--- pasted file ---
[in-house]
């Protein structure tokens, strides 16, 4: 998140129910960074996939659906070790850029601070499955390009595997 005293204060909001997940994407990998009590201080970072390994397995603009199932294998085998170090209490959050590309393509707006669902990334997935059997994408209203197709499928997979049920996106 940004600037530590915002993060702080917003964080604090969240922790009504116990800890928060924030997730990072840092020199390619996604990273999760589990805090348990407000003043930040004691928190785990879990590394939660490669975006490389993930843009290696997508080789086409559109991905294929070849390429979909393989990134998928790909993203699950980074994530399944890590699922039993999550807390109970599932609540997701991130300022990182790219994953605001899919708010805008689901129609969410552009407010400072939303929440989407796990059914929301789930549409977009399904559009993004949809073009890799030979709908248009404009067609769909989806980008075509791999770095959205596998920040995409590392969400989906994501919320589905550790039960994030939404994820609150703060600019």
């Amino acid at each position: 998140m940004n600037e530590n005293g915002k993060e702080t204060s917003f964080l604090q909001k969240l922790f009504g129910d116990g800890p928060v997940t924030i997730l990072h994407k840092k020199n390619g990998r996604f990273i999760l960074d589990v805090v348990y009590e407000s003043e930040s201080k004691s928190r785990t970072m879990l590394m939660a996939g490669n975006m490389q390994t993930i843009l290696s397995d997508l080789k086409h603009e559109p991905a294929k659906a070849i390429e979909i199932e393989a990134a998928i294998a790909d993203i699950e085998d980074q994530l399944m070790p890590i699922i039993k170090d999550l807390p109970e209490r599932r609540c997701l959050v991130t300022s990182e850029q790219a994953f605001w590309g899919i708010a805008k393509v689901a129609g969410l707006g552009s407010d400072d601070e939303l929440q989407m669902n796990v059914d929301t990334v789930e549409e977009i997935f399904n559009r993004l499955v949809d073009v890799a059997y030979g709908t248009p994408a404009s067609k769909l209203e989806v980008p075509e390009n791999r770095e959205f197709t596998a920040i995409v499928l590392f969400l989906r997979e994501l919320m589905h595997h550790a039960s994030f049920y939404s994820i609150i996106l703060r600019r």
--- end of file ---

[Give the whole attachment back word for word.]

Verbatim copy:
[in-house]
């Protein structure tokens, strides 16, 4: 998140129910960074996939659906070790850029601070499955390009595997 005293204060909001997940994407990998009590201080970072390994397995603009199932294998085998170090209490959050590309393509707006669902990334997935059997994408209203197709499928997979049920996106 940004600037530590915002993060702080917003964080604090969240922790009504116990800890928060924030997730990072840092020199390619996604990273999760589990805090348990407000003043930040004691928190785990879990590394939660490669975006490389993930843009290696997508080789086409559109991905294929070849390429979909393989990134998928790909993203699950980074994530399944890590699922039993999550807390109970599932609540997701991130300022990182790219994953605001899919708010805008689901129609969410552009407010400072939303929440989407796990059914929301789930549409977009399904559009993004949809073009890799030979709908248009404009067609769909989806980008075509791999770095959205596998920040995409590392969400989906994501919320589905550790039960994030939404994820609150703060600019």
């Amino acid at each position: 998140m940004n600037e530590n005293g915002k993060e702080t204060s917003f964080l604090q909001k969240l922790f009504g129910d116990g800890p928060v997940t924030i997730l990072h994407k840092k020199n390619g990998r996604f990273i999760l960074d589990v805090v348990y009590e407000s003043e930040s201080k004691s928190r785990t970072m879990l590394m939660a996939g490669n975006m490389q390994t993930i843009l290696s397995d997508l080789k086409h603009e559109p991905a294929k659906a070849i390429e979909i199932e393989a990134a998928i294998a790909d993203i699950e085998d980074q994530l399944m070790p890590i699922i039993k170090d999550l807390p109970e209490r599932r609540c997701l959050v991130t300022s990182e850029q790219a994953f605001w590309g899919i708010a805008k393509v689901a129609g969410l707006g552009s407010d400072d601070e939303l929440q989407m669902n796990v059914d929301t990334v789930e549409e977009i997935f399904n559009r993004l499955v949809d073009v890799a059997y030979g709908t248009p994408a404009s067609k769909l209203e989806v980008p075509e390009n791999r770095e959205f197709t596998a920040i995409v499928l590392f969400l989906r997979e994501l919320m589905h595997h550790a039960s994030f049920y939404s994820i609150i996106l703060r600019r």